How to Use Passato Prossimo in Italian
What’s The Passato Prossimo?
The passato prossimo tense is used in Italian to express action and events that occurred In the past. Time expressions such as ieri, venerdì scorso, l’anno scorso, un anno fa, un’ora fa, etc. are frequently used before or after the verb.
The Italian passato prossimo corresponds to the English simple past, present perfect and past emphatic.
- ho viaggiato – I travelled / I’ve travelled / I did travel
- abbiamo dormito – we slept / we’ve slept / we did sleep
- hanno studiato – they studied / they’ve studied / they did study
How To Form the Passato Prossimo
As you from the above sentences, the passato prossimo is made by two entities: an auxiliary or helping verb + past participle
A auxiliary is the present tense conjugation of avere or essere. The past participle is second part of the verb and it’s formed formed by dropping the infinitive ending (-are, -ere, -ire) and adding:
parlare becomes parl-ato
avere becomes av-uto
dormire becomes dorm-ito
The passato prossimo is a super easy tense, but there is something that confuses students: what auxiliary to choose, when to use essere or avere. When avere is used, the past participle doesn’t agree with the gender and number of the subject. When essere is used, the past participle must agree in gender and number of the subject. The vast majority of verbs use avere as a helping verb and are conjugated according to this model.
The Passato Prossimo with “Avere”
*I spoke / I’ve spoken / I did speak
** I had /I’ve had / I did have
*** I finished / I’ve finished / I did finish
The Passato Prossimo with “Essere”
There’s a short list of verbs using essere as a helping verb. This list is super important because it is made up of high-frequency verbs. They are used every day, like andare (to go), arrivare (to arrive), tornare (to return), etc.
Here’s a Basic List of Commonly Used “Essere Verbs”
- arrivare / partire – to arrive / to leave
- andare / venire – to go / to come
- entrare / uscire – to enter / to go out
- essere – to be
- tornare – to return, to come back
- stare – to stay
The past participle must agree in gender or number with the subject when essere is used as an auxiliary verb. It means that the past participle functions as an adjective and can have a number of endings, including -o, -a, -i, and -e.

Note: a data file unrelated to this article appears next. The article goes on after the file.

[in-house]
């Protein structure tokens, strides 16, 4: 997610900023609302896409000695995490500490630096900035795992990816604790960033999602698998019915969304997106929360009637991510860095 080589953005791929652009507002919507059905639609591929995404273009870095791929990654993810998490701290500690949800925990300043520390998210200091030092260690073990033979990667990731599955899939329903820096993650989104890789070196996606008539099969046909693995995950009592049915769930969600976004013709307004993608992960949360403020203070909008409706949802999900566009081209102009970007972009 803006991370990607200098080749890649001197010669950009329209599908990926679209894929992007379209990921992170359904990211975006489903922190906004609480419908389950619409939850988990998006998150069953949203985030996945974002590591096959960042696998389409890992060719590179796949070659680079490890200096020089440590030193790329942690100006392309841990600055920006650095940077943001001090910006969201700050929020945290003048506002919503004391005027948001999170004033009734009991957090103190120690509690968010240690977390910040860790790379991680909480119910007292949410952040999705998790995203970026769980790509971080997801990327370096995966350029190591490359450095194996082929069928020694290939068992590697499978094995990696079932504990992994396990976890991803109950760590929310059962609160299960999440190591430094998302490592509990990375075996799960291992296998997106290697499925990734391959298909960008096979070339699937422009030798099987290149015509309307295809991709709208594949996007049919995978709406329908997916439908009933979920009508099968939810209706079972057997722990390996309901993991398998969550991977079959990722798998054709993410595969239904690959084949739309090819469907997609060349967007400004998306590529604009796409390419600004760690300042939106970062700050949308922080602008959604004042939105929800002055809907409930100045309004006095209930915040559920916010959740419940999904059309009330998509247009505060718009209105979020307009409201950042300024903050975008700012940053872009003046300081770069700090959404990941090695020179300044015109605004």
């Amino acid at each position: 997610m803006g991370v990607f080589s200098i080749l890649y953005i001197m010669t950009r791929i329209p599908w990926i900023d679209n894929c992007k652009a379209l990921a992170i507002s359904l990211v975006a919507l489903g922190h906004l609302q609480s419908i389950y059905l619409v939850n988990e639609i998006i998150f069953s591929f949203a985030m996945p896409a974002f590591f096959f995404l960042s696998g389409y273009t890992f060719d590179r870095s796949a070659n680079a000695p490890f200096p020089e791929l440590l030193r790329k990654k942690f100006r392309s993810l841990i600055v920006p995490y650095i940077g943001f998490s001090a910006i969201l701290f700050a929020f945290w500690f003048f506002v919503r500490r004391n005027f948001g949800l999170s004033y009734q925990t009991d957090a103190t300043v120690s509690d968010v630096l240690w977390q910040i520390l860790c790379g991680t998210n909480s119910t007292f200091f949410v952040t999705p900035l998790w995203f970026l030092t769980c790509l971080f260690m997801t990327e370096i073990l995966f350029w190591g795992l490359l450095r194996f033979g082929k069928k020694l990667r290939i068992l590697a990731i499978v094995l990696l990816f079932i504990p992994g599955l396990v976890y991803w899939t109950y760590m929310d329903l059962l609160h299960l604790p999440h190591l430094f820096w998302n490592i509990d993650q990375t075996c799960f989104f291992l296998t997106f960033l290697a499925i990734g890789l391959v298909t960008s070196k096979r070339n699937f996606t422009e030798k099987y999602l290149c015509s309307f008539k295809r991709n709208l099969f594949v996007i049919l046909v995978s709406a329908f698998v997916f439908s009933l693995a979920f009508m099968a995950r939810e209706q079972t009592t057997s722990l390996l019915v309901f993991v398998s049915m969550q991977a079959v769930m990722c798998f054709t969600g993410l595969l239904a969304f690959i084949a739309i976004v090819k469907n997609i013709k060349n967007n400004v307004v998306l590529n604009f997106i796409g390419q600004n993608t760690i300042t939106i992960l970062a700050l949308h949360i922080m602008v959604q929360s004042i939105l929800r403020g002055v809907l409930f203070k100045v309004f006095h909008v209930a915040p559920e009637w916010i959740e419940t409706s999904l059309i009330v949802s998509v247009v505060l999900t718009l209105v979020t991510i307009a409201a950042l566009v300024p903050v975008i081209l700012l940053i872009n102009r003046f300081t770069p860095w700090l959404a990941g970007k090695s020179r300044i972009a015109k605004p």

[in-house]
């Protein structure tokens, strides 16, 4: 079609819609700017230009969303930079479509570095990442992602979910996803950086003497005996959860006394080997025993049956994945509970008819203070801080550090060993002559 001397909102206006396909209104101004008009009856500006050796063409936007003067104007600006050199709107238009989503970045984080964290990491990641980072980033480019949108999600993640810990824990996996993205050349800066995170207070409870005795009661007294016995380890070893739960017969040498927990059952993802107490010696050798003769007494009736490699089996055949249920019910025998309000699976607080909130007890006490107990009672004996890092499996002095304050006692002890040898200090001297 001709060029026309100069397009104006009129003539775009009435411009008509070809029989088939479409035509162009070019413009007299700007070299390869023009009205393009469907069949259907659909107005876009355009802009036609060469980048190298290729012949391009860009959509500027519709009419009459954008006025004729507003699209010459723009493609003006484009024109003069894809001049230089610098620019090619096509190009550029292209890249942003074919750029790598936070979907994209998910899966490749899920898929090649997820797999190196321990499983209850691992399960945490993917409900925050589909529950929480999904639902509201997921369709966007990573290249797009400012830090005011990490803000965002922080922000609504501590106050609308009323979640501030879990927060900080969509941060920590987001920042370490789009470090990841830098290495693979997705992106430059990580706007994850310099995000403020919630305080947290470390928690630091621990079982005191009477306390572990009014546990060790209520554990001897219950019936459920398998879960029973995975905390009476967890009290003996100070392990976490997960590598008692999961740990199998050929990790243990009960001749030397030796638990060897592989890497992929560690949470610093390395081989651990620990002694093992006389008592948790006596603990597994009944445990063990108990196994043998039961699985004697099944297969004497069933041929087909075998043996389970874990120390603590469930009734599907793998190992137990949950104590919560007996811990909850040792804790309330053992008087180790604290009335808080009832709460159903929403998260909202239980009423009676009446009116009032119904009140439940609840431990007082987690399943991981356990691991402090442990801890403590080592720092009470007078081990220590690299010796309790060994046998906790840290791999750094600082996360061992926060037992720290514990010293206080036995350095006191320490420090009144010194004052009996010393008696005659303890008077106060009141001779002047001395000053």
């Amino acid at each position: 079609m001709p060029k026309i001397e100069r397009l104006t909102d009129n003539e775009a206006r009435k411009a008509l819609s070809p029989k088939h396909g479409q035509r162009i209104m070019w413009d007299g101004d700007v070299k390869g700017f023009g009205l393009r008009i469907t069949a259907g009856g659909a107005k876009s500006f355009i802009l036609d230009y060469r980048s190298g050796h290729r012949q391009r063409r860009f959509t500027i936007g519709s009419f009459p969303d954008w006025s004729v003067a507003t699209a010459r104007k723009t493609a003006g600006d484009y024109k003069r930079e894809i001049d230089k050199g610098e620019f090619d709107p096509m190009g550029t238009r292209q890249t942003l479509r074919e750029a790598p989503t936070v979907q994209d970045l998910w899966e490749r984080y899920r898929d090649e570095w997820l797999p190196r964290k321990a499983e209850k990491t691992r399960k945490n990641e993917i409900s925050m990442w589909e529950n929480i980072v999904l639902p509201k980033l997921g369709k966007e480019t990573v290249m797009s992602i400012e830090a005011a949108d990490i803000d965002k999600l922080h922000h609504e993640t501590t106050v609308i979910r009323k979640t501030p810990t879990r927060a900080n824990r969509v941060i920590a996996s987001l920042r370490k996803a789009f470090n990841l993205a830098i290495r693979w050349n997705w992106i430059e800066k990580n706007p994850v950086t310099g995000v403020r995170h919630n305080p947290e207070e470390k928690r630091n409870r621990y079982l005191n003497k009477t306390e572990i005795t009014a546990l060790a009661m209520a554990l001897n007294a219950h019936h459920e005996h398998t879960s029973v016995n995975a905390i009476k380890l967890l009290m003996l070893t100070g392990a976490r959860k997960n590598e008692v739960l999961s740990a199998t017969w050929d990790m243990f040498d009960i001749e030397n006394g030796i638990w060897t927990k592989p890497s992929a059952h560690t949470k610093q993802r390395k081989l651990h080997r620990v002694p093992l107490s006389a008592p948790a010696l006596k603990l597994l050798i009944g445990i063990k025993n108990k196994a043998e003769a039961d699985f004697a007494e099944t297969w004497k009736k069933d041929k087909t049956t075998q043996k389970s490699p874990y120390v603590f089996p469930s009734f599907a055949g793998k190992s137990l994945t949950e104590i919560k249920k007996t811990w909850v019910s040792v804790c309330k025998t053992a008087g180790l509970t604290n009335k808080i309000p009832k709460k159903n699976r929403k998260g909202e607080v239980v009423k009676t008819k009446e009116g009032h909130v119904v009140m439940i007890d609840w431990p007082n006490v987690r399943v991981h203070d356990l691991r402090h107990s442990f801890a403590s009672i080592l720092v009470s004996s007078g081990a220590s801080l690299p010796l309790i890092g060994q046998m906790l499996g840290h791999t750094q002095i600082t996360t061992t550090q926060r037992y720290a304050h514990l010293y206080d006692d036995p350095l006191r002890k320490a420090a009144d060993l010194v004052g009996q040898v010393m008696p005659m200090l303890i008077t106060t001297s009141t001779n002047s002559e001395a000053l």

If you’re having trouble with this, memorize the pattern of the verbs andare and essere (two of the most commonly used Italian verbs) and apply it to the other verbs on the list.
Irregular Passato Prossimo
Some verbs, just like in English, have an irregular past participle (the second entity). It means that the past participle has its own structure and is not conjugated in the regular forms. It may be helpful to remember that in Italian, the same verbs with an irregular past participle (past) in English also have an irregular conjugation.
Basic List of Commonly Irregular Participles
- fare > fatto
- dire > detto
- leggere > letto
- scrivere > scritto
- perdere > perso
- correre > corso
- spendere > speso
- chiudere > chiuso
- mettere > messo
- succedere > successo
- discutere > discusso
- accendere > accesso
- spegnere > spento
- vincere > vinto
- piangere > pianto
- scegliere > scelto
- rimanere > rimasto
- chiedere > chiesto
- rispondere > risposto
- vedere > visto
Difference between the Imperfetto and Passato Prossimo
If you are a beginner you should skip this topic for now. If you already know the imperfetto, you can look at the imperfetto vs passato prossimo in this post instead.